How do you build your reputation online? You need to demonstrate your specialized expertise through “thought leadership.” How do you do this? In a nutshell, there are three steps:
- Creating Content – This means regularly writing cutting-edge material about the issues facing your area of specialization – and making them available to the world for free. The goal here is to educate people, not to give them a hard sell. Types of thought-leadership content include articles, blog entries, case studies and presentations.
- Posting it to Your Website – You will want your website to be a repository for all of your thought-leadership content. This way, when people refer to your bio, they will immediately understand the depth of your expertise. Since your website is the center of your marketing universe, it’s vital that you have a website that reflects well on your firm and serves to promote each key individual in your organization.
- Distributing Your Content – This is all about getting your content in front of the right eyeballs. In the Web 2.0 world, this is increasingly accomplished by using social networking technologies like LinkedIn and Twitter. However, you can simply email it out in the form of a newsletter and/or get it published in a professional journal.
Is relationship marketing dead?
Relationship marketing is by no means dead – your prospects will continue to hire people they know and trust. The new business landscape is merely changing the way that you develop and maintain those relationships. In order to be successful, it is vital that you always think of your marketing efforts as relationship-building exercises. At the end of the day, the better that your prospects feel they know you, the more comfortable they will be in hiring you.
How long does this take?
Building a reputation doesn’t happen overnight. If you see any results within the first year, you’re lucky. However, if you’ve been consistent about generating thought-leadership content, the process will become self-perpetuating. You will be asked to speak at conferences and participate in panel discussions. Journals will reach out to you to write articles. The press will quote you in articles.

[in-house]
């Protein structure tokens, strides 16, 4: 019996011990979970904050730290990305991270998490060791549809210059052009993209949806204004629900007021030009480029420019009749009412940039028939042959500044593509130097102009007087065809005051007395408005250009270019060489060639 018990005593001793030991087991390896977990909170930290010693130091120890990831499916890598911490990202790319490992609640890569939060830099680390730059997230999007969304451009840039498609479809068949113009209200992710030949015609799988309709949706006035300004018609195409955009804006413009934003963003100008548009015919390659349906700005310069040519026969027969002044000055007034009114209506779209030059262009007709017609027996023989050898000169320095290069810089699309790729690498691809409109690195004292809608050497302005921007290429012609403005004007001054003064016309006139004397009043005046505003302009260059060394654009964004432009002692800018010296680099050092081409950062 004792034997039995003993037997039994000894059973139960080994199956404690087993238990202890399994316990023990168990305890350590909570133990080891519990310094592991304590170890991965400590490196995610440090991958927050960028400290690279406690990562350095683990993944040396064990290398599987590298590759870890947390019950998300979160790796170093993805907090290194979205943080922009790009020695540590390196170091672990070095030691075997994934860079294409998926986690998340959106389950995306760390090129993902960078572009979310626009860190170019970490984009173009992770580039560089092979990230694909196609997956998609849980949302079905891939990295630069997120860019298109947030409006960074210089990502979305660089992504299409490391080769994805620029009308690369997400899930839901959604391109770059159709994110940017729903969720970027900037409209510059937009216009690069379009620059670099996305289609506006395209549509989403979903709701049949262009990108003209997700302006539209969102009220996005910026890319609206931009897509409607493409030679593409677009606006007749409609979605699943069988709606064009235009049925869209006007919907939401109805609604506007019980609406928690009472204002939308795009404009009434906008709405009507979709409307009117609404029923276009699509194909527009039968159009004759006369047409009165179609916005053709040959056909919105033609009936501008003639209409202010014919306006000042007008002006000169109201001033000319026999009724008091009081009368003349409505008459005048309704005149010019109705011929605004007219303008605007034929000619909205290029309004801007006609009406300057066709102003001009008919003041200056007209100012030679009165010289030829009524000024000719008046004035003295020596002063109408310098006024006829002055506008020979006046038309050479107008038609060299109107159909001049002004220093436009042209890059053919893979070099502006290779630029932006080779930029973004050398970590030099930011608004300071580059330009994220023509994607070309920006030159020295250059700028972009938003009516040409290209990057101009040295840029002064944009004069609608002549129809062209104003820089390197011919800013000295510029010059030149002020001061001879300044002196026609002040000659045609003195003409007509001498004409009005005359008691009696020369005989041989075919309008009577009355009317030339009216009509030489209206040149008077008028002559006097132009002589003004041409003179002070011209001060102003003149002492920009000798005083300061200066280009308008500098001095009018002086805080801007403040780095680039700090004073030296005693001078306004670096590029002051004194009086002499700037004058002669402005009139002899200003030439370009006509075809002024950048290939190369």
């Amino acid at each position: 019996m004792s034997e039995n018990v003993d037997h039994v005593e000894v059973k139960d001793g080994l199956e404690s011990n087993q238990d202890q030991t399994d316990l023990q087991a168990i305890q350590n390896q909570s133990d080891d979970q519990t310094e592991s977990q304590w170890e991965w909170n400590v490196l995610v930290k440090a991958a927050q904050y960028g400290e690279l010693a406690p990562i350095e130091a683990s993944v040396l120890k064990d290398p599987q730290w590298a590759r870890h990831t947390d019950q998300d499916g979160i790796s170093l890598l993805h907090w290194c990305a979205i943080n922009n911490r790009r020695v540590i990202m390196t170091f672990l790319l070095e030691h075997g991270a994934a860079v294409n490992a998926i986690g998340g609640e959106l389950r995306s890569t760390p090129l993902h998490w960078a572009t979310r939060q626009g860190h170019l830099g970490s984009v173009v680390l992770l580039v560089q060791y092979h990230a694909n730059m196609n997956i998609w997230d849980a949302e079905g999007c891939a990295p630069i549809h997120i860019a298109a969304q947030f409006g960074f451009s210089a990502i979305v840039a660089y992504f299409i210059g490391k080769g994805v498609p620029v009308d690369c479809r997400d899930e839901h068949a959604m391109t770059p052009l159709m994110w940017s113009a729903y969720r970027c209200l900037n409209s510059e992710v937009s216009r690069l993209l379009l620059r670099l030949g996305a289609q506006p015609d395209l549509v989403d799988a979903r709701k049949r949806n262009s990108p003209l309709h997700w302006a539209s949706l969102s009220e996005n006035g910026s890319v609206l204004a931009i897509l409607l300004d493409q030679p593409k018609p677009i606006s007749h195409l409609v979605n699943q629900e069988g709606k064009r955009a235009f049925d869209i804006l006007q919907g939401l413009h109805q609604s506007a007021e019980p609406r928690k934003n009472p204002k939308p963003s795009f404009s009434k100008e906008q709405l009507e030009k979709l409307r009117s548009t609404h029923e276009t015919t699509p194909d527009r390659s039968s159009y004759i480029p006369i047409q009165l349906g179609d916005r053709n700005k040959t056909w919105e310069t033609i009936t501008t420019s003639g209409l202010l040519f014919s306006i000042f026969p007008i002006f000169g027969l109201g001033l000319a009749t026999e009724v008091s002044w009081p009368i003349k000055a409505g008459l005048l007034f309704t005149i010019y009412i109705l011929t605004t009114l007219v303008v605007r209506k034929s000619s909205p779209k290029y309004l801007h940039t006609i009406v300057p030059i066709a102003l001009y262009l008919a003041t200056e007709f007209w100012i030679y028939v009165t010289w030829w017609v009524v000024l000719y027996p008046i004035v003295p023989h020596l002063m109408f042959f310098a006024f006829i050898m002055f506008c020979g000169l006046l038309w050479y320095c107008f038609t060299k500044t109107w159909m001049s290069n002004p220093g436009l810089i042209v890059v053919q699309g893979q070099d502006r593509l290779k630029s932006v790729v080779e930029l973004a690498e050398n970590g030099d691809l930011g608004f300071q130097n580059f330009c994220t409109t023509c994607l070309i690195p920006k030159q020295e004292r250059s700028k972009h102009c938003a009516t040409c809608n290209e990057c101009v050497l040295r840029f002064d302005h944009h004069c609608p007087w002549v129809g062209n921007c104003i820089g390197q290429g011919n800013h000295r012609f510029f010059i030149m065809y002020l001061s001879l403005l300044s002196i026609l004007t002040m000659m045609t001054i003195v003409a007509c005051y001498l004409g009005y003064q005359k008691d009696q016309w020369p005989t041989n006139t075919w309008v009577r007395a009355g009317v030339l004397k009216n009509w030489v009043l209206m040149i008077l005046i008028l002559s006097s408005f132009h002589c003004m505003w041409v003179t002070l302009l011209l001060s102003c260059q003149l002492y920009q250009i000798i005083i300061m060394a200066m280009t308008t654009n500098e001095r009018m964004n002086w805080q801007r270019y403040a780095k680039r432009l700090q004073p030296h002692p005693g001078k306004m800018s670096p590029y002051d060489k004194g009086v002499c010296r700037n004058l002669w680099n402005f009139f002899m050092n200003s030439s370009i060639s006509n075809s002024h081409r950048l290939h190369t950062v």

Once you’ve succeeded in establishing yourself as the go-to expert in a narrow niche of your professional service area, you will find that there are many benefits to reap, including:
- You will receive more new-business inquiries. Once you distinguish yourself from the ocean of look-alike providers, people will seek out your specialized expertise.
- You will start landing more lucrative client engagements. Clients will be willing to pay more for your highly specialized services.
- You can spend less time developing business. Your reputation will precede you, and the difference between you and a generalist will be immediately apparent.
For many people, there is a bonus: a less stressful work life. This stems from charging more, pitching less and taking only business for which you can offer tremendous value. Sounds nice, eh?
The new rainmakers
Most professional service firms rely on the business development efforts of a few partners to support the entire firm. These rainmakers tend to be sociable folks with big personalities. While these folks will probably continue to be successful, the new business landscape presents excellent opportunities for attorneys that do not have traditional rainmaking skills. With the help of a well-crafted online business development plan, these folks will be able to exploit their vast expertise to create the kind of cutting-edge thought-leadership content that attracts new business. Best of all, they can do so without ever having to attend a cocktail party.
A brief case study
In its ten-year history, Great Jakes has hired three different business development consultants. When we hired Blair, the most recent consultant, we realized that we had become a case study for the new business landscape. We’ve never met Blair in person. We simply read his thought-leadership content, spoke to him on the phone and called a few references. We hired Blair three days after we first spoke with him. His thought-leadership content was so strong and the focus of his practice was so narrow (he only serves marketing firms) that we knew exactly how he could help us. It didn’t matter that he was located in rural Canada – over 2500 miles away.